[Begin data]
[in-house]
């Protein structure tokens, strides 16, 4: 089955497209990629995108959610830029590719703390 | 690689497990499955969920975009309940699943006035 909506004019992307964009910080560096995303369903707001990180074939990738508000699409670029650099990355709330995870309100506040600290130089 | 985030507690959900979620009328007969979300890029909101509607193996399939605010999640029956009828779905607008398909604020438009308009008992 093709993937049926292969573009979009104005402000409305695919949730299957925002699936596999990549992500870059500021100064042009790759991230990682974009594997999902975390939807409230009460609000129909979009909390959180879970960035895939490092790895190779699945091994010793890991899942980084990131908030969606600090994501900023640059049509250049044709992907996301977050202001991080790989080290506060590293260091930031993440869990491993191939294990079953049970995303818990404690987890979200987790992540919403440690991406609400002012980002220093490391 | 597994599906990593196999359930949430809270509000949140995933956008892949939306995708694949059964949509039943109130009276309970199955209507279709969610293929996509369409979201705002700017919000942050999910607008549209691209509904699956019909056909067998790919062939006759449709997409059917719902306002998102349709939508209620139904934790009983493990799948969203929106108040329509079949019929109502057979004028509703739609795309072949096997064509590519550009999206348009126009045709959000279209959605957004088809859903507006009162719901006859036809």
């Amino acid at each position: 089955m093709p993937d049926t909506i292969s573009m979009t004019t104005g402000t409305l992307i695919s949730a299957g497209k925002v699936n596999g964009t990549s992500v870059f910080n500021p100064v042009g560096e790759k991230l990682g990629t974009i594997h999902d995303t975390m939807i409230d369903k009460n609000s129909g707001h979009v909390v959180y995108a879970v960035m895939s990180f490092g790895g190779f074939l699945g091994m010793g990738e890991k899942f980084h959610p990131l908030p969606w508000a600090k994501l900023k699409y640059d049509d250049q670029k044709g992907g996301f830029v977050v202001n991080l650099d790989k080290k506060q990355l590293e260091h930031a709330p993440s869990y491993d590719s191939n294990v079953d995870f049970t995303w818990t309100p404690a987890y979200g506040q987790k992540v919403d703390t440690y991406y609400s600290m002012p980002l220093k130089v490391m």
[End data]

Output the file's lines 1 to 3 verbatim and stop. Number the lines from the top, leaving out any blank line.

[in-house]
């Protein structure tokens, strides 16, 4: 089955497209990629995108959610830029590719703390 | 690689497990499955969920975009309940699943006035 909506004019992307964009910080560096995303369903707001990180074939990738508000699409670029650099990355709330995870309100506040600290130089 | 985030507690959900979620009328007969979300890029909101509607193996399939605010999640029956009828779905607008398909604020438009308009008992 093709993937049926292969573009979009104005402000409305695919949730299957925002699936596999990549992500870059500021100064042009790759991230990682974009594997999902975390939807409230009460609000129909979009909390959180879970960035895939490092790895190779699945091994010793890991899942980084990131908030969606600090994501900023640059049509250049044709992907996301977050202001991080790989080290506060590293260091930031993440869990491993191939294990079953049970995303818990404690987890979200987790992540919403440690991406609400002012980002220093490391 | 597994599906990593196999359930949430809270509000949140995933956008892949939306995708694949059964949509039943109130009276309970199955209507279709969610293929996509369409979201705002700017919000942050999910607008549209691209509904699956019909056909067998790919062939006759449709997409059917719902306002998102349709939508209620139904934790009983493990799948969203929106108040329509079949019929109502057979004028509703739609795309072949096997064509590519550009999206348009126009045709959000279209959605957004088809859903507006009162719901006859036809």
């Amino acid at each position: 089955m093709p993937d049926t909506i292969s573009m979009t004019t104005g402000t409305l992307i695919s949730a299957g497209k925002v699936n596999g964009t990549s992500v870059f910080n500021p100064v042009g560096e790759k991230l990682g990629t974009i594997h999902d995303t975390m939807i409230d369903k009460n609000s129909g707001h979009v909390v959180y995108a879970v960035m895939s990180f490092g790895g190779f074939l699945g091994m010793g990738e890991k899942f980084h959610p990131l908030p969606w508000a600090k994501l900023k699409y640059d049509d250049q670029k044709g992907g996301f830029v977050v202001n991080l650099d790989k080290k506060q990355l590293e260091h930031a709330p993440s869990y491993d590719s191939n294990v079953d995870f049970t995303w818990t309100p404690a987890y979200g506040q987790k992540v919403d703390t440690y991406y609400s600290m002012p980002l220093k130089v490391m």